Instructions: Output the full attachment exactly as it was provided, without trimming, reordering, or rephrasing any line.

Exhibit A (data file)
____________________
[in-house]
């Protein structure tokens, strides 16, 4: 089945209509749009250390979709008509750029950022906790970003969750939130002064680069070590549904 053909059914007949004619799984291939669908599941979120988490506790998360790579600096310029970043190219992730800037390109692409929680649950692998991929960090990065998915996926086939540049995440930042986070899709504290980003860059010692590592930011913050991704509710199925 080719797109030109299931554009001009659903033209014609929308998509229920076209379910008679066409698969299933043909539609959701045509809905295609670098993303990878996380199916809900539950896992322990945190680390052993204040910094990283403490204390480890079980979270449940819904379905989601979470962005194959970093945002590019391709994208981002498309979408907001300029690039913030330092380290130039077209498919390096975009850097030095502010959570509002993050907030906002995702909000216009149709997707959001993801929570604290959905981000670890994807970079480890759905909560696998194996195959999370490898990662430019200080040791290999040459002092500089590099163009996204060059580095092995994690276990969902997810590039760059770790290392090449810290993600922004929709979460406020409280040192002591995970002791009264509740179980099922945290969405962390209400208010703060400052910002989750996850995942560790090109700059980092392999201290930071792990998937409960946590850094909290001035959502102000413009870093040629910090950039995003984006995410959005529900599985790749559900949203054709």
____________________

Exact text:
[in-house]
């Protein structure tokens, strides 16, 4: 089945209509749009250390979709008509750029950022906790970003969750939130002064680069070590549904 053909059914007949004619799984291939669908599941979120988490506790998360790579600096310029970043190219992730800037390109692409929680649950692998991929960090990065998915996926086939540049995440930042986070899709504290980003860059010692590592930011913050991704509710199925 080719797109030109299931554009001009659903033209014609929308998509229920076209379910008679066409698969299933043909539609959701045509809905295609670098993303990878996380199916809900539950896992322990945190680390052993204040910094990283403490204390480890079980979270449940819904379905989601979470962005194959970093945002590019391709994208981002498309979408907001300029690039913030330092380290130039077209498919390096975009850097030095502010959570509002993050907030906002995702909000216009149709997707959001993801929570604290959905981000670890994807970079480890759905909560696998194996195959999370490898990662430019200080040791290999040459002092500089590099163009996204060059580095092995994690276990969902997810590039760059770790290392090449810290993600922004929709979460406020409280040192002591995970002791009264509740179980099922945290969405962390209400208010703060400052910002989750996850995942560790090109700059980092392999201290930071792990998937409960946590850094909290001035959502102000413009870093040629910090950039995003984006995410959005529900599985790749559900949203054709």